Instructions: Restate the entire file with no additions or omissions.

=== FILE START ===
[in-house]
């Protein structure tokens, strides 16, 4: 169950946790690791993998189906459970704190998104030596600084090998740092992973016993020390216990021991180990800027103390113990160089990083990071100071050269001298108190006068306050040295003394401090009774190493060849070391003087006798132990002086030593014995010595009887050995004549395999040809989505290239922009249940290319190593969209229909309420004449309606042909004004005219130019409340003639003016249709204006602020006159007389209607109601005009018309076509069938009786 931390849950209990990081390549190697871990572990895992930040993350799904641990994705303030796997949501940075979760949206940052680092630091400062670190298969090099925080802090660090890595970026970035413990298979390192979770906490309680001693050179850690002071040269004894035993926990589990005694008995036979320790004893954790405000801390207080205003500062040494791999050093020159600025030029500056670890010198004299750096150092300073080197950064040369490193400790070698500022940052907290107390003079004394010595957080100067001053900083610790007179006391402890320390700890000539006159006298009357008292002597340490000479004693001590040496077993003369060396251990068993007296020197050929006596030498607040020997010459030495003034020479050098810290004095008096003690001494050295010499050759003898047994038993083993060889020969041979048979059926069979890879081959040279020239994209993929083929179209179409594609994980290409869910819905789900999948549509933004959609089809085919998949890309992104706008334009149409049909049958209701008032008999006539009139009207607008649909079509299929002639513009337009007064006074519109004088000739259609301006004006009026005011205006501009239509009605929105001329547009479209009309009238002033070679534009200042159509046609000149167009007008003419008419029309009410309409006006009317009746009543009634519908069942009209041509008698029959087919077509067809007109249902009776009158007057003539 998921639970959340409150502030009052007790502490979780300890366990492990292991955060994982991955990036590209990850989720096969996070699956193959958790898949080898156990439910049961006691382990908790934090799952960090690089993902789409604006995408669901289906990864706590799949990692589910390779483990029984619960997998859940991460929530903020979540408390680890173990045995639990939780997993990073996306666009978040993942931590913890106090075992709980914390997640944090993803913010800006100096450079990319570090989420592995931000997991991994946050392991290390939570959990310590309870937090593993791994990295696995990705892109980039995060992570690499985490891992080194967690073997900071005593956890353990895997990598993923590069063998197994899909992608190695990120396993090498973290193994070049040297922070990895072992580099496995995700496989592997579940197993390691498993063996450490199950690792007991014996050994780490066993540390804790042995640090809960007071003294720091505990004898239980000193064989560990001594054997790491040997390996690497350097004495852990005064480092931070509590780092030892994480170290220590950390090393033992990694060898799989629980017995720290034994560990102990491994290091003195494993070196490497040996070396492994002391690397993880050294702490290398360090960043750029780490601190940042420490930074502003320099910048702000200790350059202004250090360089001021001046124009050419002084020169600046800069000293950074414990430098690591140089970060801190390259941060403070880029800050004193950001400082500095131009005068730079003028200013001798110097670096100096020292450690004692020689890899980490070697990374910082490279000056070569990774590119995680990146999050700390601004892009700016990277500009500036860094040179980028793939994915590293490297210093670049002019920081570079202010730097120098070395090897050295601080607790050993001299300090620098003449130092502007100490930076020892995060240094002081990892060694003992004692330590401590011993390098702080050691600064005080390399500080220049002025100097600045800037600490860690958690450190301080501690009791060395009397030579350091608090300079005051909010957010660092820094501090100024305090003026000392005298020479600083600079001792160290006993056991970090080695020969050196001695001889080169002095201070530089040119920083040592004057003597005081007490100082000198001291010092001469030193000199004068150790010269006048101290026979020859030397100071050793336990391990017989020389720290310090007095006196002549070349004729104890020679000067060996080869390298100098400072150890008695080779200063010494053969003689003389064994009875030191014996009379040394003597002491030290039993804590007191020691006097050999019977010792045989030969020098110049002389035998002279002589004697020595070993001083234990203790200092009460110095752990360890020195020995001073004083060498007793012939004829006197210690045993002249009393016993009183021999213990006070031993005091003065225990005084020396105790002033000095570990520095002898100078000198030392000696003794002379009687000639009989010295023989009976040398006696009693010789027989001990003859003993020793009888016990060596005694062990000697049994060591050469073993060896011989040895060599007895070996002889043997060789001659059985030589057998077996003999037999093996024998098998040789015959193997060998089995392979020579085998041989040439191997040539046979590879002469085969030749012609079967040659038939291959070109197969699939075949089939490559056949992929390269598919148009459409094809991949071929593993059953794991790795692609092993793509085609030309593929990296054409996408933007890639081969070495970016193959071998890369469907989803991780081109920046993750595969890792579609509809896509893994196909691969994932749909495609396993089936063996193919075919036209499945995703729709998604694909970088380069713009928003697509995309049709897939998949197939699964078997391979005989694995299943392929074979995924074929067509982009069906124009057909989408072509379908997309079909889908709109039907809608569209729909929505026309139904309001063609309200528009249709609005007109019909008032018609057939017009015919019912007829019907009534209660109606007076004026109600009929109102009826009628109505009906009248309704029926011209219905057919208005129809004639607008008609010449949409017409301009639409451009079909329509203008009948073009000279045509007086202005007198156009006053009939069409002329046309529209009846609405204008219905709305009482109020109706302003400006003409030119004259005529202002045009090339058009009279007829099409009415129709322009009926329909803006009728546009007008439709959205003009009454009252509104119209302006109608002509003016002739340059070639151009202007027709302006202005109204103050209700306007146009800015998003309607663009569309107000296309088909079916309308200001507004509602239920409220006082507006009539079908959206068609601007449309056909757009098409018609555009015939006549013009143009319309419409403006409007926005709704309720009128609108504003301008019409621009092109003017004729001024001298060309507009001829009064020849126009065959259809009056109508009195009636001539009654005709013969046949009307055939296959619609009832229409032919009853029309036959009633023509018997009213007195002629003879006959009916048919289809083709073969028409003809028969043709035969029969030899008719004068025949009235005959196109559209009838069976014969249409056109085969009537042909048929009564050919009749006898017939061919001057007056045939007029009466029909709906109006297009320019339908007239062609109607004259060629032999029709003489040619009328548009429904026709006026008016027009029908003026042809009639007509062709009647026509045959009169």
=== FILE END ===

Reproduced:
[in-house]
């Protein structure tokens, strides 16, 4: 169950946790690791993998189906459970704190998104030596600084090998740092992973016993020390216990021991180990800027103390113990160089990083990071100071050269001298108190006068306050040295003394401090009774190493060849070391003087006798132990002086030593014995010595009887050995004549395999040809989505290239922009249940290319190593969209229909309420004449309606042909004004005219130019409340003639003016249709204006602020006159007389209607109601005009018309076509069938009786 931390849950209990990081390549190697871990572990895992930040993350799904641990994705303030796997949501940075979760949206940052680092630091400062670190298969090099925080802090660090890595970026970035413990298979390192979770906490309680001693050179850690002071040269004894035993926990589990005694008995036979320790004893954790405000801390207080205003500062040494791999050093020159600025030029500056670890010198004299750096150092300073080197950064040369490193400790070698500022940052907290107390003079004394010595957080100067001053900083610790007179006391402890320390700890000539006159006298009357008292002597340490000479004693001590040496077993003369060396251990068993007296020197050929006596030498607040020997010459030495003034020479050098810290004095008096003690001494050295010499050759003898047994038993083993060889020969041979048979059926069979890879081959040279020239994209993929083929179209179409594609994980290409869910819905789900999948549509933004959609089809085919998949890309992104706008334009149409049909049958209701008032008999006539009139009207607008649909079509299929002639513009337009007064006074519109004088000739259609301006004006009026005011205006501009239509009605929105001329547009479209009309009238002033070679534009200042159509046609000149167009007008003419008419029309009410309409006006009317009746009543009634519908069942009209041509008698029959087919077509067809007109249902009776009158007057003539 998921639970959340409150502030009052007790502490979780300890366990492990292991955060994982991955990036590209990850989720096969996070699956193959958790898949080898156990439910049961006691382990908790934090799952960090690089993902789409604006995408669901289906990864706590799949990692589910390779483990029984619960997998859940991460929530903020979540408390680890173990045995639990939780997993990073996306666009978040993942931590913890106090075992709980914390997640944090993803913010800006100096450079990319570090989420592995931000997991991994946050392991290390939570959990310590309870937090593993791994990295696995990705892109980039995060992570690499985490891992080194967690073997900071005593956890353990895997990598993923590069063998197994899909992608190695990120396993090498973290193994070049040297922070990895072992580099496995995700496989592997579940197993390691498993063996450490199950690792007991014996050994780490066993540390804790042995640090809960007071003294720091505990004898239980000193064989560990001594054997790491040997390996690497350097004495852990005064480092931070509590780092030892994480170290220590950390090393033992990694060898799989629980017995720290034994560990102990491994290091003195494993070196490497040996070396492994002391690397993880050294702490290398360090960043750029780490601190940042420490930074502003320099910048702000200790350059202004250090360089001021001046124009050419002084020169600046800069000293950074414990430098690591140089970060801190390259941060403070880029800050004193950001400082500095131009005068730079003028200013001798110097670096100096020292450690004692020689890899980490070697990374910082490279000056070569990774590119995680990146999050700390601004892009700016990277500009500036860094040179980028793939994915590293490297210093670049002019920081570079202010730097120098070395090897050295601080607790050993001299300090620098003449130092502007100490930076020892995060240094002081990892060694003992004692330590401590011993390098702080050691600064005080390399500080220049002025100097600045800037600490860690958690450190301080501690009791060395009397030579350091608090300079005051909010957010660092820094501090100024305090003026000392005298020479600083600079001792160290006993056991970090080695020969050196001695001889080169002095201070530089040119920083040592004057003597005081007490100082000198001291010092001469030193000199004068150790010269006048101290026979020859030397100071050793336990391990017989020389720290310090007095006196002549070349004729104890020679000067060996080869390298100098400072150890008695080779200063010494053969003689003389064994009875030191014996009379040394003597002491030290039993804590007191020691006097050999019977010792045989030969020098110049002389035998002279002589004697020595070993001083234990203790200092009460110095752990360890020195020995001073004083060498007793012939004829006197210690045993002249009393016993009183021999213990006070031993005091003065225990005084020396105790002033000095570990520095002898100078000198030392000696003794002379009687000639009989010295023989009976040398006696009693010789027989001990003859003993020793009888016990060596005694062990000697049994060591050469073993060896011989040895060599007895070996002889043997060789001659059985030589057998077996003999037999093996024998098998040789015959193997060998089995392979020579085998041989040439191997040539046979590879002469085969030749012609079967040659038939291959070109197969699939075949089939490559056949992929390269598919148009459409094809991949071929593993059953794991790795692609092993793509085609030309593929990296054409996408933007890639081969070495970016193959071998890369469907989803991780081109920046993750595969890792579609509809896509893994196909691969994932749909495609396993089936063996193919075919036209499945995703729709998604694909970088380069713009928003697509995309049709897939998949197939699964078997391979005989694995299943392929074979995924074929067509982009069906124009057909989408072509379908997309079909889908709109039907809608569209729909929505026309139904309001063609309200528009249709609005007109019909008032018609057939017009015919019912007829019907009534209660109606007076004026109600009929109102009826009628109505009906009248309704029926011209219905057919208005129809004639607008008609010449949409017409301009639409451009079909329509203008009948073009000279045509007086202005007198156009006053009939069409002329046309529209009846609405204008219905709305009482109020109706302003400006003409030119004259005529202002045009090339058009009279007829099409009415129709322009009926329909803006009728546009007008439709959205003009009454009252509104119209302006109608002509003016002739340059070639151009202007027709302006202005109204103050209700306007146009800015998003309607663009569309107000296309088909079916309308200001507004509602239920409220006082507006009539079908959206068609601007449309056909757009098409018609555009015939006549013009143009319309419409403006409007926005709704309720009128609108504003301008019409621009092109003017004729001024001298060309507009001829009064020849126009065959259809009056109508009195009636001539009654005709013969046949009307055939296959619609009832229409032919009853029309036959009633023509018997009213007195002629003879006959009916048919289809083709073969028409003809028969043709035969029969030899008719004068025949009235005959196109559209009838069976014969249409056109085969009537042909048929009564050919009749006898017939061919001057007056045939007029009466029909709906109006297009320019339908007239062609109607004259060629032999029709003489040619009328548009429904026709006026008016027009029908003026042809009639007509062709009647026509045959009169």